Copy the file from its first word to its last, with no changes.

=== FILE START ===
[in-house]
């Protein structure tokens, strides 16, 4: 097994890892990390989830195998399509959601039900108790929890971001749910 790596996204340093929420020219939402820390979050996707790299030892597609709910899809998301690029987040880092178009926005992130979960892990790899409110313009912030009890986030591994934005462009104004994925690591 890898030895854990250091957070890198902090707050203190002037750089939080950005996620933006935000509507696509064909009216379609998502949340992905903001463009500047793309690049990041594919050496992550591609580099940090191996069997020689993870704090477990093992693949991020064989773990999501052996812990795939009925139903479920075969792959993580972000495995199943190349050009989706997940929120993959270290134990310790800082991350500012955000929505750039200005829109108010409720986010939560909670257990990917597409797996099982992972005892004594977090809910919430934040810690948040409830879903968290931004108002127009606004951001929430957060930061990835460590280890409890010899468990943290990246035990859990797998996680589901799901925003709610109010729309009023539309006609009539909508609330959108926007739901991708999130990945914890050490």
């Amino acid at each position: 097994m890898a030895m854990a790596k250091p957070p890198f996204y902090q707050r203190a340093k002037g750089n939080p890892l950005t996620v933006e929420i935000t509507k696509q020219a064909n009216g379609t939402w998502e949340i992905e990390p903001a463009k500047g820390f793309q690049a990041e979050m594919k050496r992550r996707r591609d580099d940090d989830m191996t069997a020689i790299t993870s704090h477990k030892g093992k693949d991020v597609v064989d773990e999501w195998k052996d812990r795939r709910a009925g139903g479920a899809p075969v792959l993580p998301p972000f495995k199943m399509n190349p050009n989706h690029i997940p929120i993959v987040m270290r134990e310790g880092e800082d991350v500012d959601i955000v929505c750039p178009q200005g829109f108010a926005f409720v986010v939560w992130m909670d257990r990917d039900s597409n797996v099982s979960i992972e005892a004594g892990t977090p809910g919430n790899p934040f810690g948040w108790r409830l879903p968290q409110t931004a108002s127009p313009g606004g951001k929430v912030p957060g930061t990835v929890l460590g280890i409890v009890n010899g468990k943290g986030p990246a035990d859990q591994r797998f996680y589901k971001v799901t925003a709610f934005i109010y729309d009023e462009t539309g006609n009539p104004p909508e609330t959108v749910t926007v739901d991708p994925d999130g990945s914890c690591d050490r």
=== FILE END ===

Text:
[in-house]
């Protein structure tokens, strides 16, 4: 097994890892990390989830195998399509959601039900108790929890971001749910 790596996204340093929420020219939402820390979050996707790299030892597609709910899809998301690029987040880092178009926005992130979960892990790899409110313009912030009890986030591994934005462009104004994925690591 890898030895854990250091957070890198902090707050203190002037750089939080950005996620933006935000509507696509064909009216379609998502949340992905903001463009500047793309690049990041594919050496992550591609580099940090191996069997020689993870704090477990093992693949991020064989773990999501052996812990795939009925139903479920075969792959993580972000495995199943190349050009989706997940929120993959270290134990310790800082991350500012955000929505750039200005829109108010409720986010939560909670257990990917597409797996099982992972005892004594977090809910919430934040810690948040409830879903968290931004108002127009606004951001929430957060930061990835460590280890409890010899468990943290990246035990859990797998996680589901799901925003709610109010729309009023539309006609009539909508609330959108926007739901991708999130990945914890050490």
């Amino acid at each position: 097994m890898a030895m854990a790596k250091p957070p890198f996204y902090q707050r203190a340093k002037g750089n939080p890892l950005t996620v933006e929420i935000t509507k696509q020219a064909n009216g379609t939402w998502e949340i992905e990390p903001a463009k500047g820390f793309q690049a990041e979050m594919k050496r992550r996707r591609d580099d940090d989830m191996t069997a020689i790299t993870s704090h477990k030892g093992k693949d991020v597609v064989d773990e999501w195998k052996d812990r795939r709910a009925g139903g479920a899809p075969v792959l993580p998301p972000f495995k199943m399509n190349p050009n989706h690029i997940p929120i993959v987040m270290r134990e310790g880092e800082d991350v500012d959601i955000v929505c750039p178009q200005g829109f108010a926005f409720v986010v939560w992130m909670d257990r990917d039900s597409n797996v099982s979960i992972e005892a004594g892990t977090p809910g919430n790899p934040f810690g948040w108790r409830l879903p968290q409110t931004a108002s127009p313009g606004g951001k929430v912030p957060g930061t990835v929890l460590g280890i409890v009890n010899g468990k943290g986030p990246a035990d859990q591994r797998f996680y589901k971001v799901t925003a709610f934005i109010y729309d009023e462009t539309g006609n009539p104004p909508e609330t959108v749910t926007v739901d991708p994925d999130g990945s914890c690591d050490r």